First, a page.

Posted by News Express | 5 May 2021 | 546 times
Asks VICTOR IKHATALOR
In one of her very first in now well-known “series of grouches” aimed at her own government, First Lady Aisha Buhari raised an alarm and was overtly critical of what she considered the dumping and muscling out of those who really worked to bring their government on board by “cabal” elements who had usurped the levers of power.
It is not far-fetched to assume her gripe was chiefly centred on the shocking treatment of the Tinubunians by these shadowy hands. Women, in that regard, are very much built differently from men. More often than not, once a woman’s reciprocal loyalty is earned, by firstly the giving of it, it stays earned.
To have a prayer of attaining the Presidency, Bola Tinubu must beware of his own “Ides of March” and must firstly survive the “political knives” brandished by firm hands from within and outside his party. His “Brutus and Cassius” – those he has helped and aided to power positions – will dog his every step as keenly as the “Cato’s and Cicero’s” who will egg them on and work assiduously to tumble him down. His road will, indeed, be “hard”.
For Tinubunians to see the day when their “hoorahs” will rent the air at the ascension of Tinubu to the presidency, he firstly has to use all his political dexterity to navigate the minefield that is his party. The All Progressives Congress (APC), since its formation and ascension to power at the centre, has woefully and pathetically failed to coalesce into a convincing union. Diverse interests that formed the party have remained diverse – opening up the party to self-inflicted harm as it blunders along.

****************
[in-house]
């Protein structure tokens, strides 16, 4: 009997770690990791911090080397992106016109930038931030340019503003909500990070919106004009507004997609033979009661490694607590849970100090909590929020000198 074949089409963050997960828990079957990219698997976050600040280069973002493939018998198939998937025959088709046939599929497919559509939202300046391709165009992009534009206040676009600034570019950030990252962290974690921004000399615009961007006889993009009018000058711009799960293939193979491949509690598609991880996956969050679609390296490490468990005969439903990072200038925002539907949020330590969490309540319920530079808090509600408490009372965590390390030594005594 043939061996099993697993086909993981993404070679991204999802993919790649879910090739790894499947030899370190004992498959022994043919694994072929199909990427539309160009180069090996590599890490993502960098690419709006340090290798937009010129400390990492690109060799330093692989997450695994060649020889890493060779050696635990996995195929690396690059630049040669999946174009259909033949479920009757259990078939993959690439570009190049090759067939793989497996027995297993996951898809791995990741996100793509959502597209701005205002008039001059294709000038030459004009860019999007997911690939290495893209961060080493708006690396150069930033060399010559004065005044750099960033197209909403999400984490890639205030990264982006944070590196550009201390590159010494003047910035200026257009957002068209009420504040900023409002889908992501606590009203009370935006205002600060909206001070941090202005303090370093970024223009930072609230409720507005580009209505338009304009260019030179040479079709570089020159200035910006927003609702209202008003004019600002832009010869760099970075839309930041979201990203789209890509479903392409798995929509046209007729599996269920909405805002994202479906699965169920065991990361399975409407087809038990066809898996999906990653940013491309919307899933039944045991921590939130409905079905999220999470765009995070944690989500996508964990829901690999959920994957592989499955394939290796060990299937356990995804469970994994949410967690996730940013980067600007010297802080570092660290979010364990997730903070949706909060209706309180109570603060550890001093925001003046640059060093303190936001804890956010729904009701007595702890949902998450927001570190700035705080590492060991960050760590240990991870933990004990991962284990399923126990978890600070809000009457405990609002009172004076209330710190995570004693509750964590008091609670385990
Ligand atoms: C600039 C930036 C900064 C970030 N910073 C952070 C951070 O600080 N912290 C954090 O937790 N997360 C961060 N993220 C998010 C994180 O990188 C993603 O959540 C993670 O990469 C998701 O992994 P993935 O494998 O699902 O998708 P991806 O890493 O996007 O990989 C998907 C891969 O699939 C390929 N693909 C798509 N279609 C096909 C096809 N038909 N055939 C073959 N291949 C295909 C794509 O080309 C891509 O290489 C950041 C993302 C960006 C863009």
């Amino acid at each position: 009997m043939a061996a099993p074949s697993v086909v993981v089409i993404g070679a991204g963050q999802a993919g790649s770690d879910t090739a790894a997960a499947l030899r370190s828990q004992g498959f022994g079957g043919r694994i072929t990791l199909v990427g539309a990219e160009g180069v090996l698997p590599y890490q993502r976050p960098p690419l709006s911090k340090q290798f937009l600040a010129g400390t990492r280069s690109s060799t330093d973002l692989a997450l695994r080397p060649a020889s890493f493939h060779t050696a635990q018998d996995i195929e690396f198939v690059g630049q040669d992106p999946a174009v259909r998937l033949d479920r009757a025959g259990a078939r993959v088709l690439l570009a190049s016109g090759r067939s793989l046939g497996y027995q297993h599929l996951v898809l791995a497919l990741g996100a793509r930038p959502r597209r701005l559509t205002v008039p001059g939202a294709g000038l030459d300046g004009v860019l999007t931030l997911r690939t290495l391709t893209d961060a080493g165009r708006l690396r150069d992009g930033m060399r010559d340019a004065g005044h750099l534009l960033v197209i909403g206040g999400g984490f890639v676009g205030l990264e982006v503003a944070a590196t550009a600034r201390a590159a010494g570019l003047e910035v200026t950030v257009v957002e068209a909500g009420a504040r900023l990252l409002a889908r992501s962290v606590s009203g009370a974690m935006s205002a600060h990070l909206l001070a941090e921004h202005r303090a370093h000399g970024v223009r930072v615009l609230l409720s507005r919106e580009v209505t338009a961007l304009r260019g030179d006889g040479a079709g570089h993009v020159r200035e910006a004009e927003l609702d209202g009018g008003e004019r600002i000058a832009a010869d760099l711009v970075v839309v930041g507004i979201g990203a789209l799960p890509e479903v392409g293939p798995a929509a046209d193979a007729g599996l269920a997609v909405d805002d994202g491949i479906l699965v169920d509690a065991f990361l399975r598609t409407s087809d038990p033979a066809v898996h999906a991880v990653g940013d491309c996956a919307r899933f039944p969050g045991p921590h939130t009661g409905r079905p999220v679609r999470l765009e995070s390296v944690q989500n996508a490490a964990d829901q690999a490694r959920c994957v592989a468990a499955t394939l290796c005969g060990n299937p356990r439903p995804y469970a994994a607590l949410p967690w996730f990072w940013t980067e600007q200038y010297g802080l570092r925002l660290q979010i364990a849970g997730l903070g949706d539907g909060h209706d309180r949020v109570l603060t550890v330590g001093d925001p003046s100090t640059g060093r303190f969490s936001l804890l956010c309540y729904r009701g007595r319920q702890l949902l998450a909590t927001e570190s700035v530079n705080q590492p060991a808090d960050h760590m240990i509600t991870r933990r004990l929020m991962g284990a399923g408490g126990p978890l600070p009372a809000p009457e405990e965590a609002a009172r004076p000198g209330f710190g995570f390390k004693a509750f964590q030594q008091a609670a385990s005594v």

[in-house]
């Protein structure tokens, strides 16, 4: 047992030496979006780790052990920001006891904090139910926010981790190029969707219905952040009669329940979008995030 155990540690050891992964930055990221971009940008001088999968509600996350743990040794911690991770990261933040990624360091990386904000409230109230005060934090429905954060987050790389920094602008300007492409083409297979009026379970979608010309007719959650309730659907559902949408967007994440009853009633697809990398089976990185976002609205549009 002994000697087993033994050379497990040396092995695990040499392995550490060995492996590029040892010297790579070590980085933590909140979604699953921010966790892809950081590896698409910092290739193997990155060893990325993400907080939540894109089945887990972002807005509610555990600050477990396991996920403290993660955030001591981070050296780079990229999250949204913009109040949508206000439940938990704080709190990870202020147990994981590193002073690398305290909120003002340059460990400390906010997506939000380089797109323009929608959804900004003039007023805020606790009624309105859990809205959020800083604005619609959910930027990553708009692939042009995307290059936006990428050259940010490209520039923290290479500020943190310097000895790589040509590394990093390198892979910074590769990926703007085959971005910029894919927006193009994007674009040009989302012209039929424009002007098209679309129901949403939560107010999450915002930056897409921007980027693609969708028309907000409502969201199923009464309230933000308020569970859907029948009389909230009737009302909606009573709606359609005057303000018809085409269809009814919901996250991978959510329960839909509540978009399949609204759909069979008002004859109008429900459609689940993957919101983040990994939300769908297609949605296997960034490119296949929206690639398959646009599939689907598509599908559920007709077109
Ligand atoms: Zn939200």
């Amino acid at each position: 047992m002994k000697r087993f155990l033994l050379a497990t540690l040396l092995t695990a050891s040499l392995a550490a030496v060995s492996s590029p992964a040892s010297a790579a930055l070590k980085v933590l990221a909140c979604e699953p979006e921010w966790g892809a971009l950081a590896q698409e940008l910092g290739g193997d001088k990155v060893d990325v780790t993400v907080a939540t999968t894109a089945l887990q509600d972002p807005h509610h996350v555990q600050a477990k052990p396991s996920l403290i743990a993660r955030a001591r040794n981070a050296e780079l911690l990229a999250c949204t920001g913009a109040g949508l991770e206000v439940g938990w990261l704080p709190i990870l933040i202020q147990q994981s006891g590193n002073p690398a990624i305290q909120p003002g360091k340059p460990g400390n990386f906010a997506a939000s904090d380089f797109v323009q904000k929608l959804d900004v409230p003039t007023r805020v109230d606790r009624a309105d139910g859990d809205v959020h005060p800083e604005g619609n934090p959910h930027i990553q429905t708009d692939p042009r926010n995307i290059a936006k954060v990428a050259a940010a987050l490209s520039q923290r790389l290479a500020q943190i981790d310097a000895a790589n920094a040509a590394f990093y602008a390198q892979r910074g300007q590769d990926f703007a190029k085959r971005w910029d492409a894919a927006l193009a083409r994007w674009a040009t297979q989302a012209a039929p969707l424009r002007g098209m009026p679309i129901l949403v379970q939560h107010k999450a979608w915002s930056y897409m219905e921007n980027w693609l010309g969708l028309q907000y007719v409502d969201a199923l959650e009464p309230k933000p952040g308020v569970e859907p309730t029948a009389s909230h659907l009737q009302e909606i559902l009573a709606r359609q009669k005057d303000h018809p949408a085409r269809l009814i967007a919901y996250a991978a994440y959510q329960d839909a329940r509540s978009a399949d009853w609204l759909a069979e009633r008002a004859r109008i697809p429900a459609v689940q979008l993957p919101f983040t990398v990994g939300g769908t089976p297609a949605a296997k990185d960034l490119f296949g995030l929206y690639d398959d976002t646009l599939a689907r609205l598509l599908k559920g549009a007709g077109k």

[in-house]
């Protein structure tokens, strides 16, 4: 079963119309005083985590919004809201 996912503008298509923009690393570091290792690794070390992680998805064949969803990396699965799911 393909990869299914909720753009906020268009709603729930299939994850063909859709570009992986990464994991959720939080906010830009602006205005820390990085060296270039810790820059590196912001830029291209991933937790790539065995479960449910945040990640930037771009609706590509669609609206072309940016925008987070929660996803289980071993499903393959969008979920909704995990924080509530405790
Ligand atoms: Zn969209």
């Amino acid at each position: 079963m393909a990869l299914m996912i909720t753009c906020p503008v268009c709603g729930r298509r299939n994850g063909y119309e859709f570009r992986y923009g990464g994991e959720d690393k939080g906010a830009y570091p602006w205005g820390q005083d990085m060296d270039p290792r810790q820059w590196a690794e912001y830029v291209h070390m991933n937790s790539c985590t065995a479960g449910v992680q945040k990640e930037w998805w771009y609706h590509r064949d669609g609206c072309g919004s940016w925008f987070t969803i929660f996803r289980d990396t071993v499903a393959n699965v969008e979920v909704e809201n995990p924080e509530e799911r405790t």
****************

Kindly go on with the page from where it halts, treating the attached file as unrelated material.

Will these sundry bedfellows, much like a number of wives who had to marry a man to fulfill cultural prerequisites before he is crowned king, give any recognition to the very first wife who contributed decisively and led from the front before the man’s crowning? Will the king, taciturn, reclusive and seemingly never to be bothered play a role, for or against in the giving of that recognition? Navigating the APC “Fuji house of commotion” will be in itself a great endeavour.
If and when all is said and done, he manages to emerge from his party, then there is another who lurks with a pulsating heart set on the presidency for more years than can be remembered. He is a true and very real “heavy hitter” with solid credentials to that effect and connection's reaching across the country.
A clear and present danger to anyone’s presidential ambition, he will only come into the equation if his party, the progenitors of the North/South presidential rotation, chooses to jettison it for the sake of taking back power. He is Turakin Adamawa, Alhaji Atiku Abubakar. And he is a very, very serious man.
I would solely have wished, mainly for the sake of the sustainability of the Nigeria enterprise, that one could seriously consider another angle of challenge represented by a person from the South-east – an Igbo. The Igbo, among Nigeria’s ethnic nationalities are historically in political outlook, the “truest” of republicans. If Nigeria was a “true” republic, then this characteristic of the Igbo would have seen them thrive abundantly. However in the context of how “Nigeria Plc” works, their natural republicanism has been a burden.